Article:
One Erwinia and two Pseudomonas were isolated from healthy rice Kernels which had been newly croped in Akita Prefecture. The one was identified as Erwinia herbicola (Düggeli) Dye (1964) and the other two were belonging to the fluorescent group named by Iizuka and Komagata. Erwinia one showed agreement with the description of Pseudomonas trifolii Huss isolated by Iizuka and Komagata except for the maximum growth temparature, flagellation and acidity in starch-peptone medium. One of the isolates in the fluorescent group of Pseudomonas showed agreement with the description of Pseudomonas straminea which was newly isolated by Iizuka and Komagata except for the three polar flagella and the assimilation of 2 keto-gluconate. Another white one was believed to be Pseudomonas schuylkilliensis which showed agreement with the description of Iizuka and Komagata except for the feeble hydrogen sulfide production and assimilation of salicylic acid. Rice seeds did not show no symptom on the surface of them when they were inoculated.
The nature of TMV mixed with RNase was investigated. No differences were found in the electrophoretic behavior or anion exchange chromatograms of TMV treated with RNase compared with that of TMV alone. However, the cationic character of the virus was changed by adding the enzyme. The amount of TMV-RNase complex adsorbed to tobacco cell debris was not enhanced by the addition of phosphate in the medium, unlike the phosphate effect with TMV alone. TMV mixed with RNase was very stable in the alkaline solution (pH 10), but a small portion of the TMV-RNase complex was degraded. Moreover, RNase did not stabilize the TMV protein polymer (rod) when the pH of the solution was raised from 5.9 to 7.6. It was then discussed that the reduction of the virus infection by RNase might be caused by the changes in the adsorbing ability to the host and the structural stability of the virus.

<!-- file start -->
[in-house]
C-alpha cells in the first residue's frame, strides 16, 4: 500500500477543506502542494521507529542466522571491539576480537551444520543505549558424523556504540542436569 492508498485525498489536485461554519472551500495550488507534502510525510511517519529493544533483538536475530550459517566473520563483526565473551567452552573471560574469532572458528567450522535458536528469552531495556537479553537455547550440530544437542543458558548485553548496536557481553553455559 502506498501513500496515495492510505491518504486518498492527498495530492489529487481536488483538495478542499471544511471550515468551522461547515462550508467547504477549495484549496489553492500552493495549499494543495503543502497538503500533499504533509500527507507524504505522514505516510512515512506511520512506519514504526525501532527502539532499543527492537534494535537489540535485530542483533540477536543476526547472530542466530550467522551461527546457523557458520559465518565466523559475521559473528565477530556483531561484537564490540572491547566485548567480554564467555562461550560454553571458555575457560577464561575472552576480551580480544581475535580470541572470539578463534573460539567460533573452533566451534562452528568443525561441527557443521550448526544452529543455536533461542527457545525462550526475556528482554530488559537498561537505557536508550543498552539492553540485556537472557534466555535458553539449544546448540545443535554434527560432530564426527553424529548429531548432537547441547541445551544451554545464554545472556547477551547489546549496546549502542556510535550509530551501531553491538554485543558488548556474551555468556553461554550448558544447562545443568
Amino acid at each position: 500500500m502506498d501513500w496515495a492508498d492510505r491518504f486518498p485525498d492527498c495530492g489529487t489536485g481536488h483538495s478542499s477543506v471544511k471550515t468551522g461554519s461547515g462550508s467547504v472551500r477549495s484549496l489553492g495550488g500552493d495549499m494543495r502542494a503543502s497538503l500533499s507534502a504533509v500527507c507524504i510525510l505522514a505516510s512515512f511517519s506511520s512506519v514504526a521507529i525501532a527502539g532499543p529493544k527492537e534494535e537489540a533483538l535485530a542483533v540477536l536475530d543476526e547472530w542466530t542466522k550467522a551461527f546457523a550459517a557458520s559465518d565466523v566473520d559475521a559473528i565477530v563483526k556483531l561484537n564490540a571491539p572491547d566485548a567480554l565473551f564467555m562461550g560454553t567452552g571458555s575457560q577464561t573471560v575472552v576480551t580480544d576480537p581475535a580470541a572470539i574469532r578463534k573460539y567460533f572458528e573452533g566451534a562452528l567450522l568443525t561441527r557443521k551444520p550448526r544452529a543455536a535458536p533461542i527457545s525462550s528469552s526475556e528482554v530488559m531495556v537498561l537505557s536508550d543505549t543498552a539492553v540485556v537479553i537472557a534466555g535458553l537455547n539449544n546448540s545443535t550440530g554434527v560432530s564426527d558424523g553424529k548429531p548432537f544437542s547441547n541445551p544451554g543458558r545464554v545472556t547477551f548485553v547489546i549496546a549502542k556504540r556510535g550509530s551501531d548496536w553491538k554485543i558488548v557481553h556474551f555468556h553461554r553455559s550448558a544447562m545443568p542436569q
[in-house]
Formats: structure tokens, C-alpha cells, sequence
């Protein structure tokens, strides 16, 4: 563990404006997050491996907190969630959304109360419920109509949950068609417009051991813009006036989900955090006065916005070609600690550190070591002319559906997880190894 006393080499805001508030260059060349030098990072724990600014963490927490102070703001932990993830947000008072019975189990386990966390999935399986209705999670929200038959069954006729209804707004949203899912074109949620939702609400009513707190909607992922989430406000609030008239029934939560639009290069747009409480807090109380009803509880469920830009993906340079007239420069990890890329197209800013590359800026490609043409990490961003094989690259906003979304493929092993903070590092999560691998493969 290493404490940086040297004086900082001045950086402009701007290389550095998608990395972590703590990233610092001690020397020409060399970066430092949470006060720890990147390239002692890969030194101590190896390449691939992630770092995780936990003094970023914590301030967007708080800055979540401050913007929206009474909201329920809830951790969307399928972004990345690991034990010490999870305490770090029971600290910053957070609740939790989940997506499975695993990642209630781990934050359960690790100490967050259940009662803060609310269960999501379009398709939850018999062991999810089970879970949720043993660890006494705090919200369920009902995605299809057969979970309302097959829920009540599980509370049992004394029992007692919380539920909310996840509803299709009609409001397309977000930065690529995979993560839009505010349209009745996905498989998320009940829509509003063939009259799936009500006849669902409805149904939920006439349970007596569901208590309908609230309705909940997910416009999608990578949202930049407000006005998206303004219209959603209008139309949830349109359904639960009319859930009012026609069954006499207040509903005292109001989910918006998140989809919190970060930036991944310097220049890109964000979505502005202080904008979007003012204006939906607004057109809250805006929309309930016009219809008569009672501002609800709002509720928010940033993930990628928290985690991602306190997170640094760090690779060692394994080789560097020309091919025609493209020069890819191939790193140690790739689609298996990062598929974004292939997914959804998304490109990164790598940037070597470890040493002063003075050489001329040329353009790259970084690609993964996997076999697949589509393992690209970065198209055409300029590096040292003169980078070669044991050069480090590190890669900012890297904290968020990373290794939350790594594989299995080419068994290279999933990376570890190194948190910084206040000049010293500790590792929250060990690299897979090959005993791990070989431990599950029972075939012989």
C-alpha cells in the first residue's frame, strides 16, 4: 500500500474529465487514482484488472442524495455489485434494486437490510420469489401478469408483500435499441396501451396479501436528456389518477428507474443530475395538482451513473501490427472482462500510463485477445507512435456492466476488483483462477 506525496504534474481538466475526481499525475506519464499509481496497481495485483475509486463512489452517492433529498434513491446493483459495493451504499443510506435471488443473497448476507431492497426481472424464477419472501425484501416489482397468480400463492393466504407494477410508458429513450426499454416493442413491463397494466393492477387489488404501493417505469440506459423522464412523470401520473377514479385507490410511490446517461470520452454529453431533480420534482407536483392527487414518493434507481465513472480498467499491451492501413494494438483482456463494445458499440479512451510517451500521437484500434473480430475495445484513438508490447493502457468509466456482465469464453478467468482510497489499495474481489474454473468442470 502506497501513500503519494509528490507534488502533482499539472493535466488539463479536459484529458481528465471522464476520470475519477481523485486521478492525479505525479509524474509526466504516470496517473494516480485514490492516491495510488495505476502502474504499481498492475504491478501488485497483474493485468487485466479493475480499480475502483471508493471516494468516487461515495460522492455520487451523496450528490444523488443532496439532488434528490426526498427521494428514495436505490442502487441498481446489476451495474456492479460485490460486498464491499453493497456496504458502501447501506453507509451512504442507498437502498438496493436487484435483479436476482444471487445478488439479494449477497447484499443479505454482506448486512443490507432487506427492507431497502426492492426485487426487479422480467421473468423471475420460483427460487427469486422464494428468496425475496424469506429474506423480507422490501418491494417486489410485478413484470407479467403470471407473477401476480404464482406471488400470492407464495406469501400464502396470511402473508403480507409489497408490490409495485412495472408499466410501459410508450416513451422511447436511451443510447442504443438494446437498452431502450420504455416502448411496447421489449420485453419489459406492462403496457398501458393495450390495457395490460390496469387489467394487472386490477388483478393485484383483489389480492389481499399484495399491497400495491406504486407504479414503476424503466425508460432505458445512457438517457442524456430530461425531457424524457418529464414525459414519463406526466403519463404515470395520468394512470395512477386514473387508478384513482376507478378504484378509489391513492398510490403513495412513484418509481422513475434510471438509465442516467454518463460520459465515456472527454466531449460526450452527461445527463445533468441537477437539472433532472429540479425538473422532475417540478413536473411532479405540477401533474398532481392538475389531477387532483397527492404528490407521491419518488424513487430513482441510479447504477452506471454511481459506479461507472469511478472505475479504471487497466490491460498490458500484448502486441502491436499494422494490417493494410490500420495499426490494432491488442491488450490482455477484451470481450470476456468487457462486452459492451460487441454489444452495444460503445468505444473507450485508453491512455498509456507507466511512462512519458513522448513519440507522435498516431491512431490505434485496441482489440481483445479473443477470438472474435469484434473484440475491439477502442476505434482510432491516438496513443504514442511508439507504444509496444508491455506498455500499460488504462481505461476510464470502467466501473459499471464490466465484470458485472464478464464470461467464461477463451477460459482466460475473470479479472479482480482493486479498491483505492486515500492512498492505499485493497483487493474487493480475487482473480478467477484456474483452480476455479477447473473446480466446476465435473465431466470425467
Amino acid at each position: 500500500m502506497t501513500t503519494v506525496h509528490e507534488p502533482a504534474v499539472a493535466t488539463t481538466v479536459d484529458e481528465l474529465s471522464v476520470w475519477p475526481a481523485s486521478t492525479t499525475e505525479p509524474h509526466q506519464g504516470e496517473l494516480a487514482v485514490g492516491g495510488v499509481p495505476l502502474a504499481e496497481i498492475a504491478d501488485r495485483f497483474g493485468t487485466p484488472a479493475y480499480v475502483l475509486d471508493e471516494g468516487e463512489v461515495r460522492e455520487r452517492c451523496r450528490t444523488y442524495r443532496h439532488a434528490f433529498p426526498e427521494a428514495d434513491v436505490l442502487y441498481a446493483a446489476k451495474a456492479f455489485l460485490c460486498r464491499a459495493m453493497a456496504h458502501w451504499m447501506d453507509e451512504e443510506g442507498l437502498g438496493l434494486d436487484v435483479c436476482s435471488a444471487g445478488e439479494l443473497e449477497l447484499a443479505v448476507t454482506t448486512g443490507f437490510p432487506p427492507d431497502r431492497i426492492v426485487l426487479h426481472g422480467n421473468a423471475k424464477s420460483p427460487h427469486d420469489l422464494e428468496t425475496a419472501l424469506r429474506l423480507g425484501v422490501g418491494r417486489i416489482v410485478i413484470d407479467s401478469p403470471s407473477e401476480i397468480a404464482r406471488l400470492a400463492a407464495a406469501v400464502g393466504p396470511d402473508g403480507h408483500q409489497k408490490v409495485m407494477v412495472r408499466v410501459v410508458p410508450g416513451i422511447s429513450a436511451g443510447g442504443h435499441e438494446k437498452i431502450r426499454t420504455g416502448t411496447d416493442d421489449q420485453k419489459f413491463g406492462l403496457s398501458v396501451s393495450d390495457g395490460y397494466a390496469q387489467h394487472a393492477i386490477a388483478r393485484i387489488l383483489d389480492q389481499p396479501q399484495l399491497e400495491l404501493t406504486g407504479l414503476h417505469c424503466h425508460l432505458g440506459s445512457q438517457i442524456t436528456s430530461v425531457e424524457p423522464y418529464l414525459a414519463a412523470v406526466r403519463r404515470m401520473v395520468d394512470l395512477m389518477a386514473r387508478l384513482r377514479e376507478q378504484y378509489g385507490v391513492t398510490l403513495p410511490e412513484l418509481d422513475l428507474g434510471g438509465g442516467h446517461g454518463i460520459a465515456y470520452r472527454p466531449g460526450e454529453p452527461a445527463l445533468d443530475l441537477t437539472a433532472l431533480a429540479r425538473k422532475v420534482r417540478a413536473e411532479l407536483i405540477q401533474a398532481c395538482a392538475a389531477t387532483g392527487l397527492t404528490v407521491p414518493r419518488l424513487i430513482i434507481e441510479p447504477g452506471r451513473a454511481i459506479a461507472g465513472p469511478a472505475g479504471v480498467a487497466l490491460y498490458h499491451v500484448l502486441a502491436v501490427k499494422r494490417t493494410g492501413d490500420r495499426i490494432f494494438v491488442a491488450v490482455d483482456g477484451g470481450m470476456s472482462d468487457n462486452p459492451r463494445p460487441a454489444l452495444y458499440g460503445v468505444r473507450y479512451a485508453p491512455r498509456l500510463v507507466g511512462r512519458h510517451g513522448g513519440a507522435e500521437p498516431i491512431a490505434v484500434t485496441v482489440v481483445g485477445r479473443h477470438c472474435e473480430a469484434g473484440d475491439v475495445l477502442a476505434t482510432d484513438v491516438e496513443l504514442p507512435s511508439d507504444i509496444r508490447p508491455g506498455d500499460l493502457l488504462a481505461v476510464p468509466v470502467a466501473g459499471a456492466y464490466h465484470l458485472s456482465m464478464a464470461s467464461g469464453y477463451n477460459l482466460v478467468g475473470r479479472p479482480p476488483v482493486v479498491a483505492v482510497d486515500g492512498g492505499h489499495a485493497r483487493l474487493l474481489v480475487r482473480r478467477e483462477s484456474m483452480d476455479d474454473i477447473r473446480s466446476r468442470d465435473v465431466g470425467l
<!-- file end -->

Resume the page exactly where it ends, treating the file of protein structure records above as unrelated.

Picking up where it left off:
A virus isolated from a mosaic plant of amaryllis (Hippeastrum hybridum) in Shizuoka is identified as Hippeastrum mosaic virus (HMV), because of its similarity to the description of HMV by Brants et al. (1965) in host range, physical properties, morphology, and lack of aphid transmission. Namely, the virus is readily transmitted by juice inoculation, but not by Myzus persicae. By mechanical inoculation, it produced systemic mosaic in amaryllis and Lilium formosanum, and local lesions in Chenopodium amaranticolor and Gomphrena globosa. New Zealand spinach, Raphanus sativus, bean (Chajiro and Otebo), cowpea (Kurodane), broadbean, Nicotiana glutinosa, N. tabacum (Bright Yellow), petunia and tomato were not susceptible. In electron microscopy using dip method, long flexuous thread-like particles were observed. Majority of the particles were 600∼800mμ in length, but there was no distinct mode. The virus in vitro withstood heating at 65°C for 10 minutes, dilution to 1:100 and 1 day's aging at 20°C. Twenty-three samples of mosaic plants of amaryllis obtained from Shizuoka, Fujinomiya and Tachikawa were tested for HMV and CMV on a series of differential hosts. All samples proved to include HMV, while about one third of them included also CMV simultaneously. The samples from which only HMV were isolated, showed mosaic symptoms having rather coarse dark green areas irregular in size and shape. CMV, isolated from amaryllis, revealed some differences from the ordinary strain of CMV in host range and in symptoms on tomato, potato, N. glutinosa, G. globosa, petunia, etc.